The pennant pattern is formed quite frequently. It is considered as one of the most reliable continuation pattern.
It is so named as the pattern resembles a pennant shape.
This continuation pattern formation illustrates brief pauses in a price breakout only to gather enough steam to continue it's advance in the previous trend direction.
To illustrate a bullish pennant pattern formation consider an uptrend scenario.
A Bullish Pennant Pattern
In the figure above, swing A-B-C represents brief pause or consolidation after an uptrend move.
Next, swing B-C-D represents steep price advance.
Finally, swing D-E-F represents another pause before it breakouts penetrating the upper trendline represented by line D-F and resumes it's previous uptrend direction.
Two upper and lower trendlines converge at a point O known as apex forming a small symmetrical triangle.
The following requirements must be met in order to classify a pattern formation as the bullish pennant pattern.
Typically the pennant pattern should be completed within two weeks range and no longer than three weeks time frame.
As the pattern formation progresses forward, the time is running out for price to emerge out from its cocoon of consolidation. Prices must shoot off in the uptrend direction in the case of bullish pennant pattern.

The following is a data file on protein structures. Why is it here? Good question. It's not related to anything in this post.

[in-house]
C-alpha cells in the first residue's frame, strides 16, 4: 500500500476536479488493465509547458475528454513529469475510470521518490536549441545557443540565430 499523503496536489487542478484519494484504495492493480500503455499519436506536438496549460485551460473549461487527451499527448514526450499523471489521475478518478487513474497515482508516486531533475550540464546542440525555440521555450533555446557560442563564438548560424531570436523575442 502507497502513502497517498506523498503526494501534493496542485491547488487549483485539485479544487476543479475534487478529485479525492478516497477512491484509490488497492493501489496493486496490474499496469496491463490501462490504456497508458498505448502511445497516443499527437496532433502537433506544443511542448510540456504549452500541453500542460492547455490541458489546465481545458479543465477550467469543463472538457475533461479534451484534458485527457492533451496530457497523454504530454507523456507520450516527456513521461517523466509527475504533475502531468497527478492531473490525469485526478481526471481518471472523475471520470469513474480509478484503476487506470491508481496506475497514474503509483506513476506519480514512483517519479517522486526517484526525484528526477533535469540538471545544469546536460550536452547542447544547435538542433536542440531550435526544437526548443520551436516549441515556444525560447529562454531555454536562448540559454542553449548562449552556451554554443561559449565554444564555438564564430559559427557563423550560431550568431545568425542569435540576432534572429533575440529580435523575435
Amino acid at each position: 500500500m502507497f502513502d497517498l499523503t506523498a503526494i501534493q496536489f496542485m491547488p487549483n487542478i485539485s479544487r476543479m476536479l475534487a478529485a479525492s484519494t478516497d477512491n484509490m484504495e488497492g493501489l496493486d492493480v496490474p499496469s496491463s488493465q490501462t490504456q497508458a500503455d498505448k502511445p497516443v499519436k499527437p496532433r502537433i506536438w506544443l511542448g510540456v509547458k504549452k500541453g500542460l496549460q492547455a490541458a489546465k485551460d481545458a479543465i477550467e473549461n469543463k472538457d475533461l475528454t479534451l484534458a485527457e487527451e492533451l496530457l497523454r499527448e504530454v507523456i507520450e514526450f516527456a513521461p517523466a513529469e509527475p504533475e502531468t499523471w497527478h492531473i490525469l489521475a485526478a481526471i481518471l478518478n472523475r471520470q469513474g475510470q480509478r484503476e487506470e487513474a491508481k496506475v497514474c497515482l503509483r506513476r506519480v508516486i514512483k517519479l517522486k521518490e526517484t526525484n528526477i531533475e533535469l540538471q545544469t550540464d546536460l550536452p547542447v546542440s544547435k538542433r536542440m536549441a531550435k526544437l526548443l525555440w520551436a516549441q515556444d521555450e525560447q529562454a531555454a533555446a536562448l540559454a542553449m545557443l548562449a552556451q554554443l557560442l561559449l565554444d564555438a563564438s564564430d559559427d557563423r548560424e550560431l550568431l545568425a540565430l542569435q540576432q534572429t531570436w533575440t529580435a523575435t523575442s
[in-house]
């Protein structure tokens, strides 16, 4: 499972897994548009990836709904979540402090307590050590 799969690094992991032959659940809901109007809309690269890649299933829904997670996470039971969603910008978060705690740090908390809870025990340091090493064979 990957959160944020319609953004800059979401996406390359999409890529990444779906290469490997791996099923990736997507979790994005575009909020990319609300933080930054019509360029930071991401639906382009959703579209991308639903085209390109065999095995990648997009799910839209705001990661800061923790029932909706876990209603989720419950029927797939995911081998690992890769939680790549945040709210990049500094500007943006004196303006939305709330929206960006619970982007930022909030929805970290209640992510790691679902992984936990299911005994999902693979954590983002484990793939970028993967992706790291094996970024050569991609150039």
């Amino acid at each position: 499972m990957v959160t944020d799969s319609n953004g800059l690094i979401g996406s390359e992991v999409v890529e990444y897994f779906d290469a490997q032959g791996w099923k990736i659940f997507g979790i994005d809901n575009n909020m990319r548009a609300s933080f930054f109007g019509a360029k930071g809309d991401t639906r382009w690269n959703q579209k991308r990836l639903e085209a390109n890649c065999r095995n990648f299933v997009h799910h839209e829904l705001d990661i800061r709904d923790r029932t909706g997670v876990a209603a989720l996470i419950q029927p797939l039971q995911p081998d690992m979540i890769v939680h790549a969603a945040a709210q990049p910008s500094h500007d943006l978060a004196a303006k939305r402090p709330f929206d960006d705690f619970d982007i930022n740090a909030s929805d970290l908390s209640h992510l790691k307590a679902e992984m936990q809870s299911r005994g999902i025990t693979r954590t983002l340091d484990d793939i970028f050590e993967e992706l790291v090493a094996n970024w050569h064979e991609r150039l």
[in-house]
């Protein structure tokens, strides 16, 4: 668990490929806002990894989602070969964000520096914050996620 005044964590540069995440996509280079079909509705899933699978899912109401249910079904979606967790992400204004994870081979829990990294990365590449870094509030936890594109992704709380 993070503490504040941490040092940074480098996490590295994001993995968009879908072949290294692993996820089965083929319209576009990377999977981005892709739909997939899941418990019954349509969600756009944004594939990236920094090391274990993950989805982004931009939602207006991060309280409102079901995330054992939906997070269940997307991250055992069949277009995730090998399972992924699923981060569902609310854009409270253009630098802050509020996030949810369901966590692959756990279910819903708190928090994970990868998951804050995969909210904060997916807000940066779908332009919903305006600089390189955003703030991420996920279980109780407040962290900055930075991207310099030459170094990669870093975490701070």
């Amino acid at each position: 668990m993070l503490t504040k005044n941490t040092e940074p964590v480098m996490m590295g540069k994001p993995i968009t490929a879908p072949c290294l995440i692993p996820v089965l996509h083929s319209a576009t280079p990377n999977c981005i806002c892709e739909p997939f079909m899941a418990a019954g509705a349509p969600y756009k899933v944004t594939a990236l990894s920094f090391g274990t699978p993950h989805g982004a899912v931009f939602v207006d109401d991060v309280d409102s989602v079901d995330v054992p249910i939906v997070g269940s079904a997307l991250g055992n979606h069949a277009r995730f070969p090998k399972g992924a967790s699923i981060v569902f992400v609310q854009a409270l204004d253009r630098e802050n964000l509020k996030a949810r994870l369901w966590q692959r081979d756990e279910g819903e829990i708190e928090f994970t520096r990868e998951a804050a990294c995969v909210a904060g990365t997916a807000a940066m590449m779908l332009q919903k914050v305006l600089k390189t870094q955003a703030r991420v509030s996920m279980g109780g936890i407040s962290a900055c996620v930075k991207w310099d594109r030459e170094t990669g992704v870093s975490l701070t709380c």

If prices continue to remain in consolidation for a longer period and beyond apex O, then the pattern loses its significance.
An upside penetration of the upper trendline represented by line D-F is essential for the completion of this continuation pattern.
The volume is low and often diminishes while in consolidation phase.
In the figure above, swings A-B-C and D-E-F represent consolidation phase. During this phase volume is light.
At price breakout volume rises sharply and heavily.
For the bullish pennant pattern, upside projection potential can be carried out in the following way.
A Bullish Pennant Measurement Method
First measure the height of the pennant pole from the first price breakout point.
In the figure above, the first price breakout occured at P so PQ is the height of the pennant pole.
Next, project that pennant pole height as the upside potential from the next point of breakout.
In the figure above, the second price breakout occured at point F. So height FG is the upside projection of the pennant pole height PQ.